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Old September 3rd, 2008, 03:36 AM   #1
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Questions from an audience

Here's a problem I've never really found the answer to - any ideas?

An audience of about 100-200 at a corporate meeting where the management harangue the uninterested, cod-eyed audience for an hour or so and then invite questions. The parameters are:
1, I'm the only sound guy on the video crew, so no assistants to swing poles.
2, The organisers don't want to have a mic on a stand for questioners to come up to: "It interrupts the flow."
3, Although there is usually a sound reinforcement crew, from whom I try to take my feed for the on-stage stuff as they've radio-mic'ed everyone up, they aren't too interested in the questions as they are just about audible on-stage. Sometimes some wretched junior is given a radio hand-mic to pass to the questioner, but 9 times out of 10 it arrives too late.
4, er, that's it.

The sad fact would seem to be that even with someone shouting a question, you need to get some sort of mic within 10 -15 feet and short of rigging lots of mics overhead (usually no time or budget for that) there is no way that's going to happen. I always try to discipline the organisers by telling them that the questioners have to wait until a mic comes to them, but that's water off a duck's back.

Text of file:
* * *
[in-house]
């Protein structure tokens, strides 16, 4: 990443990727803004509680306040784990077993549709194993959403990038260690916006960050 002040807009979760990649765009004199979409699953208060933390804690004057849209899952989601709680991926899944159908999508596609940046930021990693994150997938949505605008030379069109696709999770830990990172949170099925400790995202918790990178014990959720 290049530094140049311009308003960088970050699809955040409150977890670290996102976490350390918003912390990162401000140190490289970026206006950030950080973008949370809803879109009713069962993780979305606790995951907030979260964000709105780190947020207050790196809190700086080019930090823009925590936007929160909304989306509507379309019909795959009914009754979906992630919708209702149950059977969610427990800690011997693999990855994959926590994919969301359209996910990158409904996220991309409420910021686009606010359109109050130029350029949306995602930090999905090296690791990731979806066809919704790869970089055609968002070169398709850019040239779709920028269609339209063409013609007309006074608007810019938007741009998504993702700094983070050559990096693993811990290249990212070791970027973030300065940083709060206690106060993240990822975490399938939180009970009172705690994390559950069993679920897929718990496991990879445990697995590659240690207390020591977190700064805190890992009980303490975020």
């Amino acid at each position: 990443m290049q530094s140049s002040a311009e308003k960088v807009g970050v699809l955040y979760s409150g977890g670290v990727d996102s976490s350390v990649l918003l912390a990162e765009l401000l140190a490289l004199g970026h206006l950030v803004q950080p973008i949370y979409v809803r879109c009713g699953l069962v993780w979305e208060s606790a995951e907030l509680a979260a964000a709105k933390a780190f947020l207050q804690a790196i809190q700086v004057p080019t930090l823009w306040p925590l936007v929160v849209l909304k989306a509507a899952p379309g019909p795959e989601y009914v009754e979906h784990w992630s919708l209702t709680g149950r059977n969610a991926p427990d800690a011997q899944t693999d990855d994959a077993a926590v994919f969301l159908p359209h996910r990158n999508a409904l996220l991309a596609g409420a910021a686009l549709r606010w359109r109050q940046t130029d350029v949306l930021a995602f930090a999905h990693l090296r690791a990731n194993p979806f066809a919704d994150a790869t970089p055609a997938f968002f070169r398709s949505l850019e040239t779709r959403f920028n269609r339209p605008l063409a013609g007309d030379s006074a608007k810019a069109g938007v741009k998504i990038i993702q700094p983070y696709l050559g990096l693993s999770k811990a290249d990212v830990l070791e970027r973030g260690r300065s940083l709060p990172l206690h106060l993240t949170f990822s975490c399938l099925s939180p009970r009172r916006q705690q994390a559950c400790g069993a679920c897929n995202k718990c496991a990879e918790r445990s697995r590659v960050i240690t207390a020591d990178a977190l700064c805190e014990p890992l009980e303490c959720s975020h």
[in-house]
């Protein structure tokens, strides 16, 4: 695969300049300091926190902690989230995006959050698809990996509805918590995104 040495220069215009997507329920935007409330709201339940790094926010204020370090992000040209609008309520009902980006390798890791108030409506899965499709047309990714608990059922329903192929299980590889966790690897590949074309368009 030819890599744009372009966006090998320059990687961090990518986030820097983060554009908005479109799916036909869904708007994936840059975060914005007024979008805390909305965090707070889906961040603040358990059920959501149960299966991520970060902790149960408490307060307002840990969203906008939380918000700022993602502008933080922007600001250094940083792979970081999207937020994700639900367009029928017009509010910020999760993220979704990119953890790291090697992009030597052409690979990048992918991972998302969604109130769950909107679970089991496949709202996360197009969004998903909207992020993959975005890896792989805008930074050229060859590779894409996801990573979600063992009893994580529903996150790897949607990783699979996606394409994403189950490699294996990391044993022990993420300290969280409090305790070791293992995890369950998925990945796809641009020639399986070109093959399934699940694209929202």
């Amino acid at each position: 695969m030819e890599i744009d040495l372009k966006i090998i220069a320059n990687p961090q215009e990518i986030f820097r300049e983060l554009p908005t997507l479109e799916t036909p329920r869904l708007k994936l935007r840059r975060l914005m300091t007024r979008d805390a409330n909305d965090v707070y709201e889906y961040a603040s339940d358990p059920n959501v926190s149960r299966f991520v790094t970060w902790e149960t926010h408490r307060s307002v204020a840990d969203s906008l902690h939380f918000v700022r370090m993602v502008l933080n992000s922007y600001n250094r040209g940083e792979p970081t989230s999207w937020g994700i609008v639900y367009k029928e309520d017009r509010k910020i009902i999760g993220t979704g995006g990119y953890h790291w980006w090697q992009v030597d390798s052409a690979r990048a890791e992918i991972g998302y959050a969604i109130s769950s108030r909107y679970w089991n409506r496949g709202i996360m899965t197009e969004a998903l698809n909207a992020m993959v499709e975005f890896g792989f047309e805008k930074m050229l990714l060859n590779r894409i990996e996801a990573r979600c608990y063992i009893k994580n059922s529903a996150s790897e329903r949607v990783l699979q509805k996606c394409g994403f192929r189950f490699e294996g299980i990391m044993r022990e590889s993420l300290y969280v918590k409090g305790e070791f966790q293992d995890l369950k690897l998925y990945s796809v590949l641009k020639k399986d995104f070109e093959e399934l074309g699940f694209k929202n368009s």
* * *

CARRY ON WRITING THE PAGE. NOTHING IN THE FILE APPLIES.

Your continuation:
All I can do is point a 416 in the direction of the question, wind up the pot and cringe at the quality. An 816 doesn't really make much difference.

Is there an answer that I've missed?

Last edited by Nick Flowers; September 3rd, 2008 at 04:15 AM.
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Old September 3rd, 2008, 04:25 AM   #2
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Doesn't help the audience quesion problem but the fact that the presenters are all radio miced could prove a blessing. Taking a feed from the PA can be a problem because the sound reinforcment people aren't going to bother setting up for a good recording mix. But radio transmitters don't care how many receivers are listening. If you can find out in time the model and frequency settings that will be used, bring your own receivers and easvesdrop directly on the wireless for your own feed.
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Old September 3rd, 2008, 04:31 AM   #3
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How about two mics either side of the audience pointing at them as you would to record applause etc. Or two PZM's

Ok not the best option but at least you will get to hear the question, unlike most BBC ints with government spokes people these days.

If you can put the audience on a split track so at least the questions can be edited into the timeline in post prod.